Tho Boston Advertiser, speukiug uf
Gov. McKinley'e recent Iosjbs, pays a
high tribute o his personal worth,
which says : It will probably have to be
admitted that William McKinley is not
a shrewd and cautious business man so
far as his personal affairs are concerned;
at any rate that in putting at hazard,
with no hope of pecuniary reward, but
solely to help and oblige a friend, "nil
his living," making himself thus liable
for another man's debts to the extent of
$200,000, he allowed bis heart to get the
better of his head. But whatever the
error mny have been, it was such as only
a largo-hearted man would have com
mltted. lie deserves sympathy a thous
and times more than he deserves re
proach. Gov. and ex-Congressman McKinley
is one of the most estimable men in pub
lic life todav. The admiration felt for
hint by millions of American peoplo is
thoroughly well deserved. It is deserved
on both political aud personal grounds.
It has been growing for many years past,
is growing alt the time, and nothing has
occurred that tends in any degree to
diminish it. True, the economic policy
now popularly identified with his namo
has been for the time being placed in
check. The latest presidential election
resulted adversely to protective princi
ples. We do not dispute the assertion
that, judged by the only test which our
constitution provides, the test of Novein
ber ballots, "McKinleylsm" has re
ccived a set-back. How far the choice
of G rover Cleveland aud the choice, once
and again, of a national house of repre
sentatives having a majority of its mem
bers attached to Mr. Cleveland's party,
was in truth an indorsement of free
trade in distinction from protectionist
ideas, and how far thoso results were
brought to pass by other issues and in
fluences, is now an idle question. The
fact remains that this country was
never, in all its history, so prosperous,
contented and happy as it has been
under the operations of the McKinley
bill. Our firm opinion that within the
next four years the people will see their
mistake and take effectual means to
rectify it may stand for whatever it is
worth. We ore satisfied to await the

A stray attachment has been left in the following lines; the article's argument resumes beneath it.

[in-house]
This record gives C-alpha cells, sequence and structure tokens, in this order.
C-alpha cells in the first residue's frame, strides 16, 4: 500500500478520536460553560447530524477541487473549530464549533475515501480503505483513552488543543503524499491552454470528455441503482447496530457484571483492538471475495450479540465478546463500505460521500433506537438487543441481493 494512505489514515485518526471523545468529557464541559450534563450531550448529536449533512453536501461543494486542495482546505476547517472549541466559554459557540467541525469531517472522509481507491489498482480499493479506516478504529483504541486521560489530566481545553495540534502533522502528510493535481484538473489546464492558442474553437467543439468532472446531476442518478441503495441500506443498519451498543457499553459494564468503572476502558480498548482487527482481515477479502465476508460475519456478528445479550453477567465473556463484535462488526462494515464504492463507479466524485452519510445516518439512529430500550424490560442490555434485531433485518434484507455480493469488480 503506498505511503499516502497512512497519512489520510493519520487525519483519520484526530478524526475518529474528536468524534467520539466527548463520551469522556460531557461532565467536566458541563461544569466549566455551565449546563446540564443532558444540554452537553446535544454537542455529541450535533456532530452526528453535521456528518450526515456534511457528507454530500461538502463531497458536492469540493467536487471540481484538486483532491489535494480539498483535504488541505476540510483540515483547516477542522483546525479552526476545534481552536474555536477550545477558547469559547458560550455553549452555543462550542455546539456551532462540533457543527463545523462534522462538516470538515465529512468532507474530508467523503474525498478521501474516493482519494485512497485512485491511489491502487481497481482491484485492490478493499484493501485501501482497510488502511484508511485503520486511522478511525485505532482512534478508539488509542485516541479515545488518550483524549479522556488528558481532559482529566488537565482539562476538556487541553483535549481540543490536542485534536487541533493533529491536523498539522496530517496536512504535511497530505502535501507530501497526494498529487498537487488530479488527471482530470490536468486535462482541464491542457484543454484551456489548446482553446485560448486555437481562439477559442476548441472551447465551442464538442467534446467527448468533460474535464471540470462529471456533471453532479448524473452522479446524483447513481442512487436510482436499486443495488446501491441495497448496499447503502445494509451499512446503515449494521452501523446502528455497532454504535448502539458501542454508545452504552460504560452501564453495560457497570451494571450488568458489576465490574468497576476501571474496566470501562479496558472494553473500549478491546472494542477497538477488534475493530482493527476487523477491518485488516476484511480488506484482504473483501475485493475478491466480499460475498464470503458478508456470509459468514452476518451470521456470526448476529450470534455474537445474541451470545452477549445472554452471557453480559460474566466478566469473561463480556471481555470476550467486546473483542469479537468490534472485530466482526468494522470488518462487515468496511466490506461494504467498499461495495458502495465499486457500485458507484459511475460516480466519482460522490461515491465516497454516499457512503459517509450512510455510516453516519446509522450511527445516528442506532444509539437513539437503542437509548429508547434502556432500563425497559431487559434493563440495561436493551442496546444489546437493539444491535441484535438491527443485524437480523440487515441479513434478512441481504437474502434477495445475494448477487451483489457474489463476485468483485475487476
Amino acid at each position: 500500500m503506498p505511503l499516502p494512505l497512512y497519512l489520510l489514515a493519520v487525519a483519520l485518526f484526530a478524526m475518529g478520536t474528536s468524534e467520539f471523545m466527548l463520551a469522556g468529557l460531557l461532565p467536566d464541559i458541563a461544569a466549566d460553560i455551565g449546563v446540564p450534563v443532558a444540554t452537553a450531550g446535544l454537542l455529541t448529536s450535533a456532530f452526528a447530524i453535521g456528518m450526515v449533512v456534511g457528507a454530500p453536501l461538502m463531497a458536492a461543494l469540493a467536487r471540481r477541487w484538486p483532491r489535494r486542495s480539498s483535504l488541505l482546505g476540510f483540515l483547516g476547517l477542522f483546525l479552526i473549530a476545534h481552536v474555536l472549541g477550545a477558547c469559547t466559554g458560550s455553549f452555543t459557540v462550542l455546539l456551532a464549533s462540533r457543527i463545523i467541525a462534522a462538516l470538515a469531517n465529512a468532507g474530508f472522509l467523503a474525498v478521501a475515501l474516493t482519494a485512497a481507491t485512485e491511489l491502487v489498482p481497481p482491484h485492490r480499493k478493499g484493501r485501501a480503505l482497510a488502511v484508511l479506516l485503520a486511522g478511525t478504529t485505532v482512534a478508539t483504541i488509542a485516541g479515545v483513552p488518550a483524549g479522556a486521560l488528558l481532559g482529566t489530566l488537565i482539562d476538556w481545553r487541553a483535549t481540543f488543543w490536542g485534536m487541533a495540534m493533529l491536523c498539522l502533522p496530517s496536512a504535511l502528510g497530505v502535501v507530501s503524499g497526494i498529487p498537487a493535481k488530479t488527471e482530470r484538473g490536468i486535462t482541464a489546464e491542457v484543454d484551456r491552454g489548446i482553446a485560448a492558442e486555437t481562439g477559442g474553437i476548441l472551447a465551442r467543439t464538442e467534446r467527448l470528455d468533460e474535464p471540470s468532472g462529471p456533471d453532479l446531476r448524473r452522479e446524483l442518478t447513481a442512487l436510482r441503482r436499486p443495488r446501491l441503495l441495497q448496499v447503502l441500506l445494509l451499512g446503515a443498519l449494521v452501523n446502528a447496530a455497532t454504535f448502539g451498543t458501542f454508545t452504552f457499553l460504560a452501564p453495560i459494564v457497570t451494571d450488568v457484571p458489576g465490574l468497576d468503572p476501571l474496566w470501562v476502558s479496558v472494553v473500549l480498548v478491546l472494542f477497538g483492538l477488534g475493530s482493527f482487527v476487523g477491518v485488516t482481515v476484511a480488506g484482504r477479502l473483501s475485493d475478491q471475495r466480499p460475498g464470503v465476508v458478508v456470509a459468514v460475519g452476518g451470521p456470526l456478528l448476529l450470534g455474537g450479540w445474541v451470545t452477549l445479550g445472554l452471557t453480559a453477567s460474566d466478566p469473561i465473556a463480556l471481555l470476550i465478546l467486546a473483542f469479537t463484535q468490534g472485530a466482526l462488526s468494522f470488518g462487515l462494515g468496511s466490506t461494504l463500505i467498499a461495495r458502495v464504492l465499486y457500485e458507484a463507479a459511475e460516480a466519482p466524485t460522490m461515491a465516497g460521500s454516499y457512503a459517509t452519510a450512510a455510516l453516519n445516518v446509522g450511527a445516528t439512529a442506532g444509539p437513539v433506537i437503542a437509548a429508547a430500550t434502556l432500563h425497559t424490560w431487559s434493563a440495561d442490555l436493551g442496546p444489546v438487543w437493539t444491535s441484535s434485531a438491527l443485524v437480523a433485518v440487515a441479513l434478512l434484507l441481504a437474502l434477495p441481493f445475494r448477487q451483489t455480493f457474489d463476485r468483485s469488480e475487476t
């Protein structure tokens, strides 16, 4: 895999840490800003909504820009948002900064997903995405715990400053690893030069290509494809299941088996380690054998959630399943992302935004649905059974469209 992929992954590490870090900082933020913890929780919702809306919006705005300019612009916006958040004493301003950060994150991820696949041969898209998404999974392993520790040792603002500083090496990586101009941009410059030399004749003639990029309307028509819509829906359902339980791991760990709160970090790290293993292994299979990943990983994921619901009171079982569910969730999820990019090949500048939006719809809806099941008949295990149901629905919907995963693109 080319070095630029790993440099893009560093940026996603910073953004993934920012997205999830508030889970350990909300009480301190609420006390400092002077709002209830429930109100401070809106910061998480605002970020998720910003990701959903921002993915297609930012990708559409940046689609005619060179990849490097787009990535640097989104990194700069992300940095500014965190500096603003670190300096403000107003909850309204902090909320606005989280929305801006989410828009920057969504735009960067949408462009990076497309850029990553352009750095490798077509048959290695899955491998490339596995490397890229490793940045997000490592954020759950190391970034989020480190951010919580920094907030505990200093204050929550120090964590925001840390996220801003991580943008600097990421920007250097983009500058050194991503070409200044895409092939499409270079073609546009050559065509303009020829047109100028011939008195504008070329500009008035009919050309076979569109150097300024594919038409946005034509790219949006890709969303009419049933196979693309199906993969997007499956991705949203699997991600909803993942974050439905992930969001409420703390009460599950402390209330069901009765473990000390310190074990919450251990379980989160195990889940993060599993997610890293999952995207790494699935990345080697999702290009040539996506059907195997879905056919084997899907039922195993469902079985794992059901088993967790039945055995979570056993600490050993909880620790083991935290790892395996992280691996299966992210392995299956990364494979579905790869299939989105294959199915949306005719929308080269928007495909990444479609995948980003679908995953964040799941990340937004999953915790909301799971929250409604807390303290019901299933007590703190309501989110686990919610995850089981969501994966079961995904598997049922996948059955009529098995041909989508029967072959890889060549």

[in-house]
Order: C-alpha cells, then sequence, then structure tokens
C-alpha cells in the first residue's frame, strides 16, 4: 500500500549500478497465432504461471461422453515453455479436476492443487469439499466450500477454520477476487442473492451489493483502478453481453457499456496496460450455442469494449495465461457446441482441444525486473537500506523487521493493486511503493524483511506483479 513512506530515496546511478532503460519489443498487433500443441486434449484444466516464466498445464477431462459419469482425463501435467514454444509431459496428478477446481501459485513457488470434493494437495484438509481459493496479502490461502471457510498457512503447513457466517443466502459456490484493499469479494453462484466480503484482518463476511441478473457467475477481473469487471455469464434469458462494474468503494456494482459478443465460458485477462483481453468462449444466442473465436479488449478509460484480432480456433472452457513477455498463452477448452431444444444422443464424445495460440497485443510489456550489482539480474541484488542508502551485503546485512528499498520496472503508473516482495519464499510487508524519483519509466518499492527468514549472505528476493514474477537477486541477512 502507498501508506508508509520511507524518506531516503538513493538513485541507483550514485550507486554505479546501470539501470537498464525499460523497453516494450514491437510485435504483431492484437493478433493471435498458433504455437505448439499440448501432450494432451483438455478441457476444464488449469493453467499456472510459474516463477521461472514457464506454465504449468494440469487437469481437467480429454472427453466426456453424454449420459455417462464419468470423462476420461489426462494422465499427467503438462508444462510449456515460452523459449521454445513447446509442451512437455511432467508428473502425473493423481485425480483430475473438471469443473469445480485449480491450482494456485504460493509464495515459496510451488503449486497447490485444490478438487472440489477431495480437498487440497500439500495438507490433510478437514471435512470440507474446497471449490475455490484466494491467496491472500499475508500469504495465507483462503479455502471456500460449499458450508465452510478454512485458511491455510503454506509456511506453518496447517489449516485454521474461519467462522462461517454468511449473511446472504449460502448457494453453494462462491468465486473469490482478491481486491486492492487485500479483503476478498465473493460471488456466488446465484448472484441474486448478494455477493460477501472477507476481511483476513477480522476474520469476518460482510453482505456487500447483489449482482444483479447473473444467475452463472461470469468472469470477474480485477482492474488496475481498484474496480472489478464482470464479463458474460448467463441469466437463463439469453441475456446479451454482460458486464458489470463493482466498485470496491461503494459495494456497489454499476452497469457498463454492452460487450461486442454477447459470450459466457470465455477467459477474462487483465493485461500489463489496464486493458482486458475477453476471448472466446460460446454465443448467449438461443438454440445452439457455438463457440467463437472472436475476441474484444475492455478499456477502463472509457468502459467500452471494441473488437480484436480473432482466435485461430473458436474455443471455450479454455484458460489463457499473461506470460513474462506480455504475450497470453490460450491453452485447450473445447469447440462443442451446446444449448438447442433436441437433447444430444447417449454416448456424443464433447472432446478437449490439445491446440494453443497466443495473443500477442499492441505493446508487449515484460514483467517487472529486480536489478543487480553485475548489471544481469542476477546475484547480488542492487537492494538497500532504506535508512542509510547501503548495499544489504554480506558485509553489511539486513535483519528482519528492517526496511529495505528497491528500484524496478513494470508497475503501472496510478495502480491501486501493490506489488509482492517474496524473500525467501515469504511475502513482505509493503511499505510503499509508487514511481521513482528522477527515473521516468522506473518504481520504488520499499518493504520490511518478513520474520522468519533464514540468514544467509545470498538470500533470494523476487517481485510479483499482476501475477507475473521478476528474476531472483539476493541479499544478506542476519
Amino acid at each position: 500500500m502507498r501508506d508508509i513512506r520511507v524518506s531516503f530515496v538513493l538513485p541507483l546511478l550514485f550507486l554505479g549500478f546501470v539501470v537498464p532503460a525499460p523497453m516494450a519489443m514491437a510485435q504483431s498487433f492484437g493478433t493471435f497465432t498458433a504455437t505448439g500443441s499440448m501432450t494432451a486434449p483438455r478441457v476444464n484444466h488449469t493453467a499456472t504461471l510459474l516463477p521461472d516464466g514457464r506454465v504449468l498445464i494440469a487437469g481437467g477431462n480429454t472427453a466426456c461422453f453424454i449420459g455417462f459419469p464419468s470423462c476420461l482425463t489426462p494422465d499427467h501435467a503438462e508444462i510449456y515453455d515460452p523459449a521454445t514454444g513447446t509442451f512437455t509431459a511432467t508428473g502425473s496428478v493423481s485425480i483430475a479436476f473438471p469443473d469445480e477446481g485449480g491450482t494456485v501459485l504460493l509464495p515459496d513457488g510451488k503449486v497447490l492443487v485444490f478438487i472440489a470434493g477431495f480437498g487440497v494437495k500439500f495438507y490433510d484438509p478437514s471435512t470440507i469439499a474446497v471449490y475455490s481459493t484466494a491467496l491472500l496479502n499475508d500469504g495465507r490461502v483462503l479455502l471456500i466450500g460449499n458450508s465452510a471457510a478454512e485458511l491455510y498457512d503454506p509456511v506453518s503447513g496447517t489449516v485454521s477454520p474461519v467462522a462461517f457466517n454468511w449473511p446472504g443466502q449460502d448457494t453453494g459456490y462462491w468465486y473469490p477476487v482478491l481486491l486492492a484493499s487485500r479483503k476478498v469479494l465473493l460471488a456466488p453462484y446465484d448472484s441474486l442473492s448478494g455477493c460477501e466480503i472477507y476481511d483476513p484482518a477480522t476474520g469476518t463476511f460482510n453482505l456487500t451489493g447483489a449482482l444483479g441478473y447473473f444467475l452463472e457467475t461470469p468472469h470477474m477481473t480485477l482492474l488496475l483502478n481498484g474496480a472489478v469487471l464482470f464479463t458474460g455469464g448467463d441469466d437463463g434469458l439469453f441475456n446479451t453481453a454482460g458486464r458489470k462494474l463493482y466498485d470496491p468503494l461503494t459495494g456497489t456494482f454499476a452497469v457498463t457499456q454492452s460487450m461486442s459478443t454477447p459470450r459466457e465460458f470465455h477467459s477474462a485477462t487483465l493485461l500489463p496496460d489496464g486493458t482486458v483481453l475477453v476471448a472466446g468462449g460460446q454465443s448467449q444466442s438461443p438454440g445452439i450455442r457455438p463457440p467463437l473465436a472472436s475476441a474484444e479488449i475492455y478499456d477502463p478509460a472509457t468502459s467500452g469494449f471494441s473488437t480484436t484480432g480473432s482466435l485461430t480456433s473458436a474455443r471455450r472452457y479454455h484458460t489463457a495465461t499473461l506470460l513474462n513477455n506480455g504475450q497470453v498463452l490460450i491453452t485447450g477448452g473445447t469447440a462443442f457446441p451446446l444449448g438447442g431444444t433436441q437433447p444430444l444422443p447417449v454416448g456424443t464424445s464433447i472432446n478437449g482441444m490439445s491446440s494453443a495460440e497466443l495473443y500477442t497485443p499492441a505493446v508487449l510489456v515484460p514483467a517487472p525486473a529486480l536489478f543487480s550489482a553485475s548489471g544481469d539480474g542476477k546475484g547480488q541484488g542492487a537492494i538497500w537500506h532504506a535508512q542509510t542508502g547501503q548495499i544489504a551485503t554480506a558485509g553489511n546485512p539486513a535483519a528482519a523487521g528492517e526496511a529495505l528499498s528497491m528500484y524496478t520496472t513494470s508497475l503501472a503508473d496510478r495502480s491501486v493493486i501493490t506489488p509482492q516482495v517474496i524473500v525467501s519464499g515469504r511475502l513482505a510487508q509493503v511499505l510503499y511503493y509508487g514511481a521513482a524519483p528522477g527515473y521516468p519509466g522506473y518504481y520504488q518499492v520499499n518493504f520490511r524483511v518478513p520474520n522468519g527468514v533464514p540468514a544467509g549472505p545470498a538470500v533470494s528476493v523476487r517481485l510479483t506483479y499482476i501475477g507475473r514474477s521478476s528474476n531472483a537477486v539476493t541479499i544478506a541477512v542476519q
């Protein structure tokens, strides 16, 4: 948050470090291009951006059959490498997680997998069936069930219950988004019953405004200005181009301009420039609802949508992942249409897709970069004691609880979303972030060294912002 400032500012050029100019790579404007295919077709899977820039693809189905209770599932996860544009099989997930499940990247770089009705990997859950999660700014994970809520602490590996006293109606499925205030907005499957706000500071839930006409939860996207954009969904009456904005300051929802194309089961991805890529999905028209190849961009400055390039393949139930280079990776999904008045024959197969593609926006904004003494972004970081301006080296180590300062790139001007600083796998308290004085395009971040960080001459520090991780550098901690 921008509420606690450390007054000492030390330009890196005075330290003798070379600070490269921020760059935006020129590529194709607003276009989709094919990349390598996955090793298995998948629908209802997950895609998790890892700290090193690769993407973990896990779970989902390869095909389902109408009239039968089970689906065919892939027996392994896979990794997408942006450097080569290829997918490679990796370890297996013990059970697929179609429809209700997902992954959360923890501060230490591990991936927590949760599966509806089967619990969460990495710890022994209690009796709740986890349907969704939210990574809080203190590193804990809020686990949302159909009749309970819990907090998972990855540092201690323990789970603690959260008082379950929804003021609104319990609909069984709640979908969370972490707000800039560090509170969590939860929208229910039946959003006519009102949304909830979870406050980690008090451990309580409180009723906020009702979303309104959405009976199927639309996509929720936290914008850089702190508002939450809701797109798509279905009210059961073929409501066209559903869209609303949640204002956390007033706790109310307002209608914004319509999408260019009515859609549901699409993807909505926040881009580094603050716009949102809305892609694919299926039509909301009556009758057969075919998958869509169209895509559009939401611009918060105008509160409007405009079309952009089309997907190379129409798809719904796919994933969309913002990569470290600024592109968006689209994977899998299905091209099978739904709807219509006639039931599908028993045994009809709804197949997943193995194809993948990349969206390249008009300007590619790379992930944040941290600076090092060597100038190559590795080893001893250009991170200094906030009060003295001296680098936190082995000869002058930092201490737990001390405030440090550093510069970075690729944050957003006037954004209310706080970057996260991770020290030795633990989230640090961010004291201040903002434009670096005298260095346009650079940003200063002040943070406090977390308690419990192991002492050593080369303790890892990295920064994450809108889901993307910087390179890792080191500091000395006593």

Regarding Mr. McKinley as a man, a
gentleman in the fullest meaning of the
word, there is noTouui for two opinions
on the part of thoso who know him or
really know of him. His honesty is un
disputed. Tho purity of his private life
commands the respect of all who honor
unsullied character. His abilities are
extraordinary. He is a statesman of
whom Americans, whether they agree or
disagree with him in matters of party
politics, have reason to be proud. In
his present difficulties he is the object
of that ungrudging sympathy which his
worth and his misfortunes merit.
The Indiana will be ready for service
and turned over to the government iu
about a year. She is designed especially
as a vessel to fight, not to run away at
all. She will be fitted with search
lights and torpedo netting, and will cost
13,000,000. The Indiana is known as a
roast line battleship. She is built of
steel, aud has a double bottom for the
distance of 190 feet, extending for the
length covered by the machinery and
magazine spares. All the vital portions
of the ship are thus protected. Her
length is 348 feet, breadth C9.3, dis
placement 10,288 tons, maximum speed
1C.2 .knots and has a 0,000 horse power.
She will be the watch dog of the entire
eastern coast.
President Harrison approved the car
coupler bill yesterday. The car coupler
now in general use on freight cars is a
very primitive affair and has cost more
loss of life and mained limbs than any
other device known to railroads. There
is no dearth of Letter ones, for about
2,000 patents have been granted in the
United States alone on car couplers. The
reason none of them have been adopted
furnishes a commentary on the ttupend
ous magnitude of the daily business done
in America. To replace the old coupler
for a new one would require at least a
day's stop in freight traffic all over the
United States. Of course it must be
done simultaneously. On passenger
service it it different, at each line owns
their own cars and a change could be
effected with comparative ease. Now
that the car con pier bill hat become a
law, an end will be accomplished that
will cave loss of life and limb, besides
inspiring hope in the heart of tome 2,000
inventors, one of whom will suddenly
make a collossal fortune.
Sir Henry Meysey Thompson, liberal
unionist member of parliament for
Hando worth, Staffordshire, moved in
the house of commons recently that the
British government should use itt in
fluenee to bring about a reassembling of
the international monetary conference,
Mr. Gladstone replying, said that it
would place the government In a rldicu
lous position if it should assume the in
itiative in reopening the conference,
having nothing to recommend for dis
cussion. Mr. Gladstone further (aid
that England was not alone among civl
lued nations in her determination to
adhere to her present monetary system.
Seven other powers, without the slight
est reference to England, had signified
their Intention not to change their cur